Example 7: Distributed Lags Analysis

Overview and Data File. This example is based on data published by the US Education Department. The file Teachers.sta contains data describing;

  1. The number of students enrolled in public schools (variable Children),

  2. The number of public school teachers (Teachers), and

  3. The average salary of public school teachers (Salary).

These data are presented for the period from 1900 through 1980, in ten-year intervals. Open this data file via the File - Open Examples menu; it is in the Datasets folder.

It is reasonable to assume that the number of teachers employed in the public schools will be a function of the number of students that are in the schools. However, you may expect some lag in the relationship. When, due to demographic changes, there are many students, there will be more hiring of teachers; however, it will take some time to "produce" those teachers. Greater demand for teachers should also drive up the salaries, again, probably with some lag.

Specifying the Analysis. Select Time Series/Forecasting from the Statistics - Advanced Linear/Nonlinear Models menu to display the Time Series Analysis Startup Panel. Click the Variables button to display the standard variable selection dialog. Here, select all variables and click the OK button. Now, click the Distributed lags analysis button to display the Distributed Lags Analysis dialog.

Begin this example by analyzing the number of teachers as the dependent variable; the independent or explanatory variable is the number of school children. To select the dependent variable, highlight Teachers in the active work area; then click the Independent variable button to display the Currently available variables and transformations dialog. Select Children as the independent variable and click the OK button. Next, set the Lag length to 2 to look at a 10-year and 20-year lag.

Reviewing Results. Click the Summary: Distributed lags analysis button to begin the analysis. The results will be displayed in two spreadsheets.

The results show that there is a strong but only marginally significant correlation between variables (R = .88). However, note that the regression computations in distributed lags analysis do not allow for an intercept in the equation (as is apparent in the equation presented in the Introductory Overview). As with many econometric models, the intercept of the regression line is assumed to be zero, since, if there are no students, there would not be any teachers either.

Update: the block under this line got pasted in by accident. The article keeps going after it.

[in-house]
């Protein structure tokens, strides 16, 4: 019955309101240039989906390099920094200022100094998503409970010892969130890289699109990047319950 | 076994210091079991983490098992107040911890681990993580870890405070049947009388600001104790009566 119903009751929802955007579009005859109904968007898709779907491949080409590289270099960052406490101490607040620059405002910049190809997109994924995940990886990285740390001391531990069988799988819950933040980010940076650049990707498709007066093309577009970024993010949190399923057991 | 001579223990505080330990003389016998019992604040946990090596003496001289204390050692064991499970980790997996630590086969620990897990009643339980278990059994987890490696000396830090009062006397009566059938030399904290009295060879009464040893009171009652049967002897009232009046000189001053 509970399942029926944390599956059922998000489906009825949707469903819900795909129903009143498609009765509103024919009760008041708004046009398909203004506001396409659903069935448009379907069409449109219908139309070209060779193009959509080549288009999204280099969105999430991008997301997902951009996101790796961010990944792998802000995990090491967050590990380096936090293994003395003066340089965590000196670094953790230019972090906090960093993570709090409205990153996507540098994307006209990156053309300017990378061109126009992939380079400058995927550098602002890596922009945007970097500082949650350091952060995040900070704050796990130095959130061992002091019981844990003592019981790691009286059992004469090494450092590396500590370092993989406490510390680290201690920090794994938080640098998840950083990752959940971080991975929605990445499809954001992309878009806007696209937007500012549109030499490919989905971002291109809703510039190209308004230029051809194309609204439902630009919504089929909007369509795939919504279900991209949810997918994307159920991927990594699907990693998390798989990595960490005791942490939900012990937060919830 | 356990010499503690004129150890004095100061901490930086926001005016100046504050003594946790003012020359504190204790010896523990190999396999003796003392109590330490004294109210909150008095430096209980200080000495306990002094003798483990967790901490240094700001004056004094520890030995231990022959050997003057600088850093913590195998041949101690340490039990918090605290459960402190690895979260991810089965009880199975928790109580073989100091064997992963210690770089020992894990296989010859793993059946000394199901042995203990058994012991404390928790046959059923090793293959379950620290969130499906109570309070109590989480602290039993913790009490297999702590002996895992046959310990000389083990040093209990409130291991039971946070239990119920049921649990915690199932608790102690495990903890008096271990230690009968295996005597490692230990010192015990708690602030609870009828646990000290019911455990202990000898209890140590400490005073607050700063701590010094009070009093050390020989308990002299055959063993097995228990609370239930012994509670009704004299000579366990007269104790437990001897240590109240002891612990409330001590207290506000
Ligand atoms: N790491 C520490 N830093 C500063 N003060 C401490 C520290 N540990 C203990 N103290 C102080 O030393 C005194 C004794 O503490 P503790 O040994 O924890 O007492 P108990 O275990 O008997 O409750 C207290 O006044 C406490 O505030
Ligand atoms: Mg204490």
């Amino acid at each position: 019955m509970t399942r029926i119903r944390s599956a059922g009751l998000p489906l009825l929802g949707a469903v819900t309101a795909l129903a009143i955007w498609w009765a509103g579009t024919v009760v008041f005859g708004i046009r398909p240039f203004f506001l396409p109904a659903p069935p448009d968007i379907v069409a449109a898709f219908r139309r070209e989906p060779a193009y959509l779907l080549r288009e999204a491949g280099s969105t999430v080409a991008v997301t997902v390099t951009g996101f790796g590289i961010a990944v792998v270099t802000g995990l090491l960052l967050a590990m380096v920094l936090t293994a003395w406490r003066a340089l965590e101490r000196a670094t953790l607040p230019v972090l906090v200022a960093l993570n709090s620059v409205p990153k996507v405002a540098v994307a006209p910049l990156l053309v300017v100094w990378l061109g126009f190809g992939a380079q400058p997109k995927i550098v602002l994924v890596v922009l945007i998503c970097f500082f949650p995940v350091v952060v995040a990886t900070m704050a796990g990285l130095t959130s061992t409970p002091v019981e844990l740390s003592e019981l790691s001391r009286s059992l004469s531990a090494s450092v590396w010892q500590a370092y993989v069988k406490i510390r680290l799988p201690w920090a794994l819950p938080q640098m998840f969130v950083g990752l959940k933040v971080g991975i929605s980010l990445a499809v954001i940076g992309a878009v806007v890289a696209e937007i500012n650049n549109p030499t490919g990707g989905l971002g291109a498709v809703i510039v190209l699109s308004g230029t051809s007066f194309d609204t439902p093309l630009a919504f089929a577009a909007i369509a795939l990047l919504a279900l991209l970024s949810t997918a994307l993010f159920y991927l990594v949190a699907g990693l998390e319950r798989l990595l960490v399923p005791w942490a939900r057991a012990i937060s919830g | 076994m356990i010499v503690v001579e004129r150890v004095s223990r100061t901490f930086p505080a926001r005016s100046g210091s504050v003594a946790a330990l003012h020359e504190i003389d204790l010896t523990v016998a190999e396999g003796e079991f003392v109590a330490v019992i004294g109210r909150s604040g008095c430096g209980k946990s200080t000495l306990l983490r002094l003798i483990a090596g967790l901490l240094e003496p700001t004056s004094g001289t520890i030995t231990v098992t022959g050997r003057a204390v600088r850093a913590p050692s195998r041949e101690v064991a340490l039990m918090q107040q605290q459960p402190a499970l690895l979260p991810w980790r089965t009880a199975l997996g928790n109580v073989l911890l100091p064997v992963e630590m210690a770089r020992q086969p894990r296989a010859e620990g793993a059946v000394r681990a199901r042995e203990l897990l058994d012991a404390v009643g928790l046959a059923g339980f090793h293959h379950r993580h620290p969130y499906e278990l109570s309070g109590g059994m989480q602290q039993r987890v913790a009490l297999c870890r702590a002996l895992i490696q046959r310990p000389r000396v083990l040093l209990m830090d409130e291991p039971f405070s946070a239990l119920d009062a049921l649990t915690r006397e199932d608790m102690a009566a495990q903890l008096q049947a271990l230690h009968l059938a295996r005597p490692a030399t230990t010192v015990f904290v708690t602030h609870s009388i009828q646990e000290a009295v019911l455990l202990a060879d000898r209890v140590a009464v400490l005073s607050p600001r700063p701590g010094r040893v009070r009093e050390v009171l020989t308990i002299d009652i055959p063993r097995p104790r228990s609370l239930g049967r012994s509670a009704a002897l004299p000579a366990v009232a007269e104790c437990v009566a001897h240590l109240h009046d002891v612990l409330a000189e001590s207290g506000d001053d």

Regression coefficients. Judging from the results shown above, there is indication of a 10-year lagged effect; that is, the t value for Lag = 1 (and for Lag = 0) is greater than 2. Of course, because of the small number of cases in this file, this t value is not statistically significant.

Salary. Now, repeat these analyses, this time with Salary as the dependent variable. Return to the Distributed Lags Analysis dialog and highlight Salary in the active work area. Now, click the Summary: Distributed lags analysis button.

As before, the largest t value is in the second row of the spreadsheet, denoting the 10-year lag.

Conclusion. The results of these analyses lend some support to the hypothesis that the number of teachers and their salaries "respond" to the number of students with a lag.

Almon Distributed Lag. As described in the Introductory Overview, the standard multiple regression estimates for lags analysis sometimes suffer from multicollinearity problems. Now repeat the analyses using the Almon distributed lags method. On the Distributed Lags Analysis - Quick tab, select the Almon polynomial lags option button. Next, highlight variable Teachers in the active work area.

Specifying polynomial order. As described in the Introductory Overview, this technique approximates the regression weights with a polynomial series of length smaller than the lag length. For this example, set the order (p<lag) field to 1. You are now ready to proceed. Click the Summary: Distributed lags analysis button to review the results.

In this case, the t value for the 10-year lag is much larger than that of the other lags, further supporting the hypothesis. If you repeat this analysis for the Salary data (highlight Salary in the active work area and click the Summary: Distributed lags analysis button), you will obtain the following results.

Again, the regression weight for the 10-year lag is the most significant one of the three.

See also, Time Series Analysis Index.